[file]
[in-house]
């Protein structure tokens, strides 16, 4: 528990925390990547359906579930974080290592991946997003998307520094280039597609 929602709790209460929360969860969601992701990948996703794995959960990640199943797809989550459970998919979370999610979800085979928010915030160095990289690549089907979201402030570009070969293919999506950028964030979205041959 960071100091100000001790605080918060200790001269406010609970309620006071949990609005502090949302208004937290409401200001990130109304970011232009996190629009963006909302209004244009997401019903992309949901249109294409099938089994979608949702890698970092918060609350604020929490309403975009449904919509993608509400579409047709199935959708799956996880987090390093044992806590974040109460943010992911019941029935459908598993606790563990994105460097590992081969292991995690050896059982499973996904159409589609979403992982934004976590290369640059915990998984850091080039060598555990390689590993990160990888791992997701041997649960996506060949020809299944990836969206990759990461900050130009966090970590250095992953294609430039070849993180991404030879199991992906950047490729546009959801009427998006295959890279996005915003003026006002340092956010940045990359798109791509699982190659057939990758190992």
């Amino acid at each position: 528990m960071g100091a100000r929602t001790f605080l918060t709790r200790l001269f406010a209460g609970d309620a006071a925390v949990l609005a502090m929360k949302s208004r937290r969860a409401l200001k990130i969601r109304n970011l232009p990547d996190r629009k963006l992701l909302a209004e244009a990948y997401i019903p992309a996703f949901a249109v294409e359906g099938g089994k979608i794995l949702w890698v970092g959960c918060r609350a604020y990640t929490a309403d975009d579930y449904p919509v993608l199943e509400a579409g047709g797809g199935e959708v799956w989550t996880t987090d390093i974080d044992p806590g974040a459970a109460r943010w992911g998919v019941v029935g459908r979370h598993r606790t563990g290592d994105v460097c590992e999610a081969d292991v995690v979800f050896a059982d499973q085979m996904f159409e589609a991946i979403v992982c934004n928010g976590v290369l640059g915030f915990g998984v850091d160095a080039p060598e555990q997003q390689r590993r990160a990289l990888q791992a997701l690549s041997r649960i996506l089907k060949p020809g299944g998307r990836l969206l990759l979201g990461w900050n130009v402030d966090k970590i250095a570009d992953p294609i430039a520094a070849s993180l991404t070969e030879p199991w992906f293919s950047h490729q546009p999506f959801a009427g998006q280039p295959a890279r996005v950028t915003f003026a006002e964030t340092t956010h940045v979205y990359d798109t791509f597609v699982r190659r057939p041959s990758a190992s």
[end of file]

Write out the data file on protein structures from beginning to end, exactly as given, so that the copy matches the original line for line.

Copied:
[in-house]
């Protein structure tokens, strides 16, 4: 528990925390990547359906579930974080290592991946997003998307520094280039597609 929602709790209460929360969860969601992701990948996703794995959960990640199943797809989550459970998919979370999610979800085979928010915030160095990289690549089907979201402030570009070969293919999506950028964030979205041959 960071100091100000001790605080918060200790001269406010609970309620006071949990609005502090949302208004937290409401200001990130109304970011232009996190629009963006909302209004244009997401019903992309949901249109294409099938089994979608949702890698970092918060609350604020929490309403975009449904919509993608509400579409047709199935959708799956996880987090390093044992806590974040109460943010992911019941029935459908598993606790563990994105460097590992081969292991995690050896059982499973996904159409589609979403992982934004976590290369640059915990998984850091080039060598555990390689590993990160990888791992997701041997649960996506060949020809299944990836969206990759990461900050130009966090970590250095992953294609430039070849993180991404030879199991992906950047490729546009959801009427998006295959890279996005915003003026006002340092956010940045990359798109791509699982190659057939990758190992």
């Amino acid at each position: 528990m960071g100091a100000r929602t001790f605080l918060t709790r200790l001269f406010a209460g609970d309620a006071a925390v949990l609005a502090m929360k949302s208004r937290r969860a409401l200001k990130i969601r109304n970011l232009p990547d996190r629009k963006l992701l909302a209004e244009a990948y997401i019903p992309a996703f949901a249109v294409e359906g099938g089994k979608i794995l949702w890698v970092g959960c918060r609350a604020y990640t929490a309403d975009d579930y449904p919509v993608l199943e509400a579409g047709g797809g199935e959708v799956w989550t996880t987090d390093i974080d044992p806590g974040a459970a109460r943010w992911g998919v019941v029935g459908r979370h598993r606790t563990g290592d994105v460097c590992e999610a081969d292991v995690v979800f050896a059982d499973q085979m996904f159409e589609a991946i979403v992982c934004n928010g976590v290369l640059g915030f915990g998984v850091d160095a080039p060598e555990q997003q390689r590993r990160a990289l990888q791992a997701l690549s041997r649960i996506l089907k060949p020809g299944g998307r990836l969206l990759l979201g990461w900050n130009v402030d966090k970590i250095a570009d992953p294609i430039a520094a070849s993180l991404t070969e030879p199991w992906f293919s950047h490729q546009p999506f959801a009427g998006q280039p295959a890279r996005v950028t915003f003026a006002e964030t340092t956010h940045v979205y990359d798109t791509f597609v699982r190659r057939p041959s990758a190992s």